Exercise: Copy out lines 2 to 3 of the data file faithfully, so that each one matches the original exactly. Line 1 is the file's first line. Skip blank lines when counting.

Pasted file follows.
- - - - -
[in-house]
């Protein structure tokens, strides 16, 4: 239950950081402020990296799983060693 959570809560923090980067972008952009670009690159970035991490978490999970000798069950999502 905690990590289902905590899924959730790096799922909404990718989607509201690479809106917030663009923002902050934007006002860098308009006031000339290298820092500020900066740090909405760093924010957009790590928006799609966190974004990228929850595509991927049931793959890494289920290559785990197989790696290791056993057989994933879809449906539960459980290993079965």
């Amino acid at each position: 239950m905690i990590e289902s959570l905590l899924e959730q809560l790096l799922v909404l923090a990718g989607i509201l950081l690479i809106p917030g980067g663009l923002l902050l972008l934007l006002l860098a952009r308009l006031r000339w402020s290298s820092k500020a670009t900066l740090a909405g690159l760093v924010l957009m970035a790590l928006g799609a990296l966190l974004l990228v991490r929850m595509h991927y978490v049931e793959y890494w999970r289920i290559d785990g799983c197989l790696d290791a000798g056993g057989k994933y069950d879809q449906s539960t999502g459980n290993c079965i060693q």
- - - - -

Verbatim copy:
């Protein structure tokens, strides 16, 4: 239950950081402020990296799983060693 959570809560923090980067972008952009670009690159970035991490978490999970000798069950999502 905690990590289902905590899924959730790096799922909404990718989607509201690479809106917030663009923002902050934007006002860098308009006031000339290298820092500020900066740090909405760093924010957009790590928006799609966190974004990228929850595509991927049931793959890494289920290559785990197989790696290791056993057989994933879809449906539960459980290993079965």
């Amino acid at each position: 239950m905690i990590e289902s959570l905590l899924e959730q809560l790096l799922v909404l923090a990718g989607i509201l950081l690479i809106p917030g980067g663009l923002l902050l972008l934007l006002l860098a952009r308009l006031r000339w402020s290298s820092k500020a670009t900066l740090a909405g690159l760093v924010l957009m970035a790590l928006g799609a990296l966190l974004l990228v991490r929850m595509h991927y978490v049931e793959y890494w999970r289920i290559d785990g799983c197989l790696d290791a000798g056993g057989k994933y069950d879809q449906s539960t999502g459980n290993c079965i060693q």